We affirm that the God who speaks created man in his image and designed human language for the very purpose of conveying divine revelation.
By establishing the starting principle of God’s intention in creating human language, this updated affirmation statement immediately precludes arguments that suggest human language is somehow inadequate for divine communication. In my judgment, by merely affirming that God used human language to reveal himself, the original affirmation statement is left vulnerable to the claim that God, in delivering his revelation to his creatures, simply utilized what was available to him.
Accordingly, it becomes easy to suggest that the divine work of inspiration, beleaguered as it was by the inherent weakness and insufficiency of human language, ultimately faltered in securing an inerrant text. If, however, God fashioned human language with divine revelation in mind, then it becomes far more plausible that language is a sufficient vehicle for divine communication.
Furthermore, by classifying God as the “God who speaks,” the relationship between God, the creation of humans in his image, and the significance of language as a vehicle for revelation is made clear. This also challenges the notion that postmodernism has so decimated our confidence in human language that we can no longer hear God speak authoritatively. Finally, these proposed updates strengthen the logical connection between the affirmation and denial portions of this particular article. The connection is seen especially when we add the word “therefore” to the denial section.
Also, although the original article clearly intends “creatureliness” to refer to our finite condition, I think it best to make this classification explicit, for the second denial answers the question of whether or not our sinful condition has rendered human language and culture insufficient for divine revelation.
Beyond this modification, including a clear reference to human finitude here would link Article IV more closely to Article IX: “We deny that the finitude or fallenness of [the human writers], by necessity or otherwise, introduced distortion or falsehood into God’s Word.” This connection is vital because some contemporary opponents to the CSBI build their challenges upon the notion that human finitude prohibits one’s ability to accurately convey divine truth. For the sake of space, I only want to note that an affirmation of God’s intentional design of human language allows us to maintain an optimistic outlook—despite our fallenness and sin—on language as an adequate vehicle for divine communication. Therefore, I propose the denial section read as follows:
We therefore deny that human language is so limited by our nature as finite creatures that it is rendered inadequate as a vehicle for divine revelation. We further deny that the corruption of human culture and language through sin has thwarted God’s work of inspiration.
I will now propose an additional article that relates to the history of the doctrine of inerrancy.
Additional Article: Inerrancy and the Validity of Doctrinal Development
Both before and after the CSBI was penned, one of the primary strategies utilized by non-inerrantists to undermine the inerrantist position is to make an appeal to the historic teaching of the church.
The early church fathers, Aquinas, Luther, Calvin, Bavinck, and Kuyper, they claim, all held to a view of Scripture that was far different than what inerrantists advance today. Furthermore, not only was inerrancy a departure from the historic position of the church, it’s a doctrine that owed its origin to a specific era of church history in which the Protestant response to the assaults of higher criticism compelled scholars to form a theology of Scripture according to modernistic rather than biblical categories. The result was a doctrine that established Scripture as an epistemological first principle and therefore required an error-free text to retain its appropriate authority for Christians.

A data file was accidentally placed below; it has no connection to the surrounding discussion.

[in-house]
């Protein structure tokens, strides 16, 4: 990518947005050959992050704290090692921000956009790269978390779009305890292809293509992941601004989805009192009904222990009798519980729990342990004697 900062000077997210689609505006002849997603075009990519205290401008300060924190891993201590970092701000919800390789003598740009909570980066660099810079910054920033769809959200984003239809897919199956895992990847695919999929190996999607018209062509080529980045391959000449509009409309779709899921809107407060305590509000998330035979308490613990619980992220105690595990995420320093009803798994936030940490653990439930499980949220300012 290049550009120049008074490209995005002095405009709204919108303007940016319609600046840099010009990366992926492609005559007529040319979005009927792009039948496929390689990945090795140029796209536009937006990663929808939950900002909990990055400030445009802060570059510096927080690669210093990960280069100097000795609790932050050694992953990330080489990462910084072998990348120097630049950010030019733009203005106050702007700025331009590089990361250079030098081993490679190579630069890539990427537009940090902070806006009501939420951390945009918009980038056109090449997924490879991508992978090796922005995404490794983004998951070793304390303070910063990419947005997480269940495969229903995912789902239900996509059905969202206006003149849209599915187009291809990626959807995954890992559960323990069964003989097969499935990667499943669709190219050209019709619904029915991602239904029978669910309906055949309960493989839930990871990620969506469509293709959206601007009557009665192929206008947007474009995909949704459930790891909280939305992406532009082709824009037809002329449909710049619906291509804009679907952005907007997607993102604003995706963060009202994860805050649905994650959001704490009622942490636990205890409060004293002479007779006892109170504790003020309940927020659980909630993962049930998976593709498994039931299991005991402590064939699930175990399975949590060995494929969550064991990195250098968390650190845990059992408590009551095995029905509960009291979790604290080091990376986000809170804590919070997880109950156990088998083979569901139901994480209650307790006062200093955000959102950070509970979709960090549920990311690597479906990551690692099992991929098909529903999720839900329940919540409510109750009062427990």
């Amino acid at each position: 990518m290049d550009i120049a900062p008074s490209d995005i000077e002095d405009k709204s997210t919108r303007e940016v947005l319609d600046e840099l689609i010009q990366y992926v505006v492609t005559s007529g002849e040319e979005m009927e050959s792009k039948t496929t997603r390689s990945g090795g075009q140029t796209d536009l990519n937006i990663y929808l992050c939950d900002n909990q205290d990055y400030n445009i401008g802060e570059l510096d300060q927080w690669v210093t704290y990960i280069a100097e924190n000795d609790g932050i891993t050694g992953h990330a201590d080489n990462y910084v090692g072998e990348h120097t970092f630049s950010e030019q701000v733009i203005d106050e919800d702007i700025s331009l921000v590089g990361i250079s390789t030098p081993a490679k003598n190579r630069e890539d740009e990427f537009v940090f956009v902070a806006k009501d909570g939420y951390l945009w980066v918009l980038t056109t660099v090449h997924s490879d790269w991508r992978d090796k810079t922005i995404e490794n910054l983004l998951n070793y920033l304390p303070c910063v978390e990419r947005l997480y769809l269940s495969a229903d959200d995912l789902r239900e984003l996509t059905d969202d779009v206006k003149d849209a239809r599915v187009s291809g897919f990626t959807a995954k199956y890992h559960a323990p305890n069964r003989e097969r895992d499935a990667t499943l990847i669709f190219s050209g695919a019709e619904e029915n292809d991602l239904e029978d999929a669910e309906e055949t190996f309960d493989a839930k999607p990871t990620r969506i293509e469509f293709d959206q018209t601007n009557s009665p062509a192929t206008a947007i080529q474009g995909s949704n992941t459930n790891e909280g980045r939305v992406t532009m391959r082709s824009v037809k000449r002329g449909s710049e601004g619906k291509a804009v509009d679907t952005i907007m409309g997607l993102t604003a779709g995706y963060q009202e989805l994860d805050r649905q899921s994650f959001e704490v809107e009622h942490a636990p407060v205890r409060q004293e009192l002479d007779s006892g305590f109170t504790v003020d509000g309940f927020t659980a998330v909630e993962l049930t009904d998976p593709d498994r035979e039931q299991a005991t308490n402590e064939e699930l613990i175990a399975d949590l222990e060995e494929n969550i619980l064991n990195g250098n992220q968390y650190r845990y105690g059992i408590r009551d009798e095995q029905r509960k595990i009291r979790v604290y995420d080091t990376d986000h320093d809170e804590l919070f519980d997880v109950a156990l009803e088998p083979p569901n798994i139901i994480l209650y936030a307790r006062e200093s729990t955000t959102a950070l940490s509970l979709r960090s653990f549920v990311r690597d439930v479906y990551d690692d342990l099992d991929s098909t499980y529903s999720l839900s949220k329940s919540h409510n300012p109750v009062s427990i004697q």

While the argument for inerrancy does not finally rest upon historical precedent, it’s necessary for inerrantists to refute the kind of historiography described above and bind their argument to the teaching of the church. The affirmation section of Article XVI makes a positive claim—the doctrine of inerrancy has strong historical precedent—while the denial portion makes a parallel assertion, rejecting the idea that inerrancy is a recent doctrine concocted and crystallized during a time of rigorous debate in the 17th century over the reliability of the Bible and in response to the findings of historical-critical scholarship.
The affirmation section of Article XVI makes a positive claim—the doctrine of inerrancy has strong historical precedent—while the denial portion makes a parallel assertion, rejecting the idea that inerrancy is a recent doctrine concocted and crystallized during a time of rigorous debate in the 17th century over the reliability of the Bible and in response to the findings of historical-critical scholarship.
Although the words “inerrant” or “inerrancy” were never used prior to the modern period, the idea of an error-free text has certainly been embraced by a large segment of the professing Christian church since the first century. (Consider the work done by John Hannah and John Woodbridge that demonstrates this point.) A question that naturally emerges as one considers the rigor with which the doctrine of inerrancy was defended and defined in the 17th, 18th, and 19th centuries, however, is why so much attention was given to the doctrine in the latter half of the second millennium. Such a recent uptick in scholarship devoted to the doctrine of Scripture generally and to inerrancy specifically does seem to give some weight to the claim that the idea of an error-free text—at least as it’s currently defined—is a modern invention.